The first time I went to Sevilla I met this guy, José Luís.  No, it wasn't like that.  You could say he was a friend of a friend.

If you want to skip the story

Just scroll down to the bottom of the post for today's letra and a really cool video.

So José Luís is one of those people who is constantly telling jokes.

Well, constantly saying funny things is more like it because they're not jokes, not exactly.  Some people call them jokes, but they're not what I have ever understood to be jokes.  I guess because I'm American.  And not just that, but I'm from Oregon.

José Luís is always saying funny things and making himself, and other people if they get it, laugh. 

You could call him witty, but it's more than that.  It's witty in a Sevillano way.  Ingenioso.  Agudo.  That's what the dictionary is calling it.

Anyway the first time I met him I was with Toshi.  We went to have a copita, and, naturally, José Luís couldn't stop saying funny things.  Nobody, especially not José Luís himself, could stop laughing at just about everything that came out of his mouth.

That's the way I remember it at least.

I on the other hand was not like everyone.  I tried to pretend-laugh as much as I could, but it was hard considering I didn't understand about 97% of the so-called jokes.  I didn't want to laugh when it wasn't time to laugh.  And I didn't want to seem snotty for not laughing.  So, I tried my best, beginning my laughter as quickly as possible after I noticed the others laughing.

But it didn't work so well, especially since half of the time José Luís would look right at me as he told the jokes that didn't seem like jokes.

Some possibly helpful background:

I am not gifted in joke-telling.  Not in any language.  Period.  I am not good even at getting jokes, until the next day or until someone explains them to me.  I've kind of been struggling with this my whole life.  And most of my trying-to-get-jokes-training has been in punchline style jokes.  So, you can imagine how difficult getting humor in a another language and another culture is for me.  Add to that that this story happened about fifteen years ago when Spanish was still relatively new to me.

So back to the story...

José Luís told this one "joke."

Which I'll now tell to you.

It goes like this,

"Laura de Orejón."

Yes, that is the whole joke.  That's it.

What does it mean in English?  Nothing really, it doesn't translate because it's a play on words.

Literally it means Laura from Big Ear.  Orejón sounds like Oregon.  So it's funny.  Haaaaa.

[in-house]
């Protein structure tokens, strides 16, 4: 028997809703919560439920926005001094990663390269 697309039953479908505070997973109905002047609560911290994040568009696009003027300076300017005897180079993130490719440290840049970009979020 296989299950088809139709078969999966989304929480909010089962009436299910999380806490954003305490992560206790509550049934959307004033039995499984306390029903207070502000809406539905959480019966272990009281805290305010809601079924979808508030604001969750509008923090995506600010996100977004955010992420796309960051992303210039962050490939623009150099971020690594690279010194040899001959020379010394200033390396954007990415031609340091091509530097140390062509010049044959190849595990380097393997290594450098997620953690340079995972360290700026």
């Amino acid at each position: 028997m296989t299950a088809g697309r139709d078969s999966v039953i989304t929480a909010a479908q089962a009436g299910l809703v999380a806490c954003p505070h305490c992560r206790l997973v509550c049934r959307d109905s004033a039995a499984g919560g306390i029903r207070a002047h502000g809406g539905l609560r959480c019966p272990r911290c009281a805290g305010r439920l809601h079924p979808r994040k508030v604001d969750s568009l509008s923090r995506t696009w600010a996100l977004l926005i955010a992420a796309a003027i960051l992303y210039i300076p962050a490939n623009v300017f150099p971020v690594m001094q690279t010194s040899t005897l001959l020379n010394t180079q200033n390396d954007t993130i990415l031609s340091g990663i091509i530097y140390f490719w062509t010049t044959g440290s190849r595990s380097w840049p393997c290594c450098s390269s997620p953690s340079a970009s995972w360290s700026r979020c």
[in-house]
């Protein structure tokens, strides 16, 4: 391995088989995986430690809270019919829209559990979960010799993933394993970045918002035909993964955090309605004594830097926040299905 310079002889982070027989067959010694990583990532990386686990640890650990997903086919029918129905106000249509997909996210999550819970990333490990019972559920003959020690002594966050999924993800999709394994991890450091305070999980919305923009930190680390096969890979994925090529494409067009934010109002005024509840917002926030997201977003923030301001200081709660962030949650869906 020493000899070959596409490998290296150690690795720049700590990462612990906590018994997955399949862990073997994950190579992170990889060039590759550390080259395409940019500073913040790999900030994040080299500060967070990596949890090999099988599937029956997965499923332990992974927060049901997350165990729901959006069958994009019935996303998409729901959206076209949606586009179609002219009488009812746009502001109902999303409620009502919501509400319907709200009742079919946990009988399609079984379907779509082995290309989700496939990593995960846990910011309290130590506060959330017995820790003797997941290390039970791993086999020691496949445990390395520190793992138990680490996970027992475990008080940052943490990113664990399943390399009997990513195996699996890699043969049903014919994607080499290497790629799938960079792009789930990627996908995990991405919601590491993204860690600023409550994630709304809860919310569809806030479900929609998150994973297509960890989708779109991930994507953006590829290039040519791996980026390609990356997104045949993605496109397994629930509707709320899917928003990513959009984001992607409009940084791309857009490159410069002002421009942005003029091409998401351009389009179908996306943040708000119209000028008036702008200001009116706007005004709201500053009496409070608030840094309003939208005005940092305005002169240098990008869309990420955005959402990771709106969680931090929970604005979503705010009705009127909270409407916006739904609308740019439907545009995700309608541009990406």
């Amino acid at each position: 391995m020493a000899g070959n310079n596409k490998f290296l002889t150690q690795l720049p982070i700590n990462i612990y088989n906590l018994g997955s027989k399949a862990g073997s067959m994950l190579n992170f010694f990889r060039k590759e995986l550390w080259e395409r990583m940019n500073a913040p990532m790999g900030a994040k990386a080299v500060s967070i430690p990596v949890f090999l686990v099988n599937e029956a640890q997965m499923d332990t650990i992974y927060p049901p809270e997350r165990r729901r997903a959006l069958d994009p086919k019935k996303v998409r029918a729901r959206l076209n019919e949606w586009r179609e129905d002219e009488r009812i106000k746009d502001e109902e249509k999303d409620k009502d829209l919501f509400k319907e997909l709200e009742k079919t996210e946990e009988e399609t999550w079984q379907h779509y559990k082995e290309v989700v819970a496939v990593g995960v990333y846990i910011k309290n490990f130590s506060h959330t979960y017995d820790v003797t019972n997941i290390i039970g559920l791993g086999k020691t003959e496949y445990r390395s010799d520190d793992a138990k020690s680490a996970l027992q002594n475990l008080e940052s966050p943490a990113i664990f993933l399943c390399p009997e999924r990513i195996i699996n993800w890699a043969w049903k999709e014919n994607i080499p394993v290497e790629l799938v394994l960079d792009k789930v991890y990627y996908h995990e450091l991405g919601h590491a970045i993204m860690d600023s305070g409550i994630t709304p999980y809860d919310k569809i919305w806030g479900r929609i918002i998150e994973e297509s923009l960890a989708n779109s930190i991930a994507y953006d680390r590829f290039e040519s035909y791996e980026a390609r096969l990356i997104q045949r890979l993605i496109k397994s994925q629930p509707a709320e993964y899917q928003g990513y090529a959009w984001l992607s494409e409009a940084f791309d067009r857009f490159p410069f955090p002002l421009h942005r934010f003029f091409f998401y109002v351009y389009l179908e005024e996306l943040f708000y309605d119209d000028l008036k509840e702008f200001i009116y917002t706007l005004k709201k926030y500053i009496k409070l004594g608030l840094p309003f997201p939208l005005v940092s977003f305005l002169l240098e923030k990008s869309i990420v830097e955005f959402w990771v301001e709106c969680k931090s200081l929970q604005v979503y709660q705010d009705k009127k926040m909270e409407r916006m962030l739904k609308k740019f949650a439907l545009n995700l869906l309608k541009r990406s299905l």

So he told this joke, and I laughed.  Kind of.

I tried to laugh like I meant it.  But I was not convincing.  I didn't really get it.

Oreja, ear.  Orejón, someone with big ears. I think I got that.  But I was waiting for the rest.  Only, as you can see, there was no more.  No punchline.  Which is kind of typical there.

But I didn't know this.

So there I am, trying to figure out why it warranted uncontrollable laughter.  Trying to figure out what more there was to an orejón.  Trying to figure out how it could be so funny over and over and over again.

Because there's one more thing you should know about José Luís.  It is his custom to tell a joke not just one time but several.  Each time laughing hysterically of course.  And then occasionally adding to the joke.  For example, "What do the people from Orejón look like, Laura?"   Little things like that.

The end of the story and today's letra

José Luís thought he was offending me.  Over and over again.  Because I wasn't laughing enough.  Over and over again.  It wasn't until years later that we cleared that up.  

My understanding of Spanish is better now.  I finally get it.  I think.

Okay, so now you can read today's letra, and find out why I'm even talking about this.

It's a Tangos de Málaga.  You know we like those around here.

Tangos del Titi

Ya vienen bajando por las escaleras
pimiento, tomate, orejones y brevas
pero dime qué motivo te he hecho yo
pa que la ropa me la tires a la calle
como a un picaro ladrón. 

They're coming down the staircase
peppers, tomatoes, dried fruit, and figs 
But tell me just what have I done to you
to make you throw my clothes into the street
as you would do to a cunning thief. 

As you can see, the orejones in this song are not those that José Luís spoke of.

So they guy in the video, that's David Romero.  Who I can't wait to go study with in Barcelona, after going to Jerez that is.  I've been admiring his dancing for years.  And FINALLY I'm getting myself to Barcelona to study with him.  I'll tell you more about that later.

A quick note on figs

Ricardo told me that brevas are early figs that ripen around mid-June and higos come later with the second harvest.  His favorites are brevas.  Just in case you were wondering.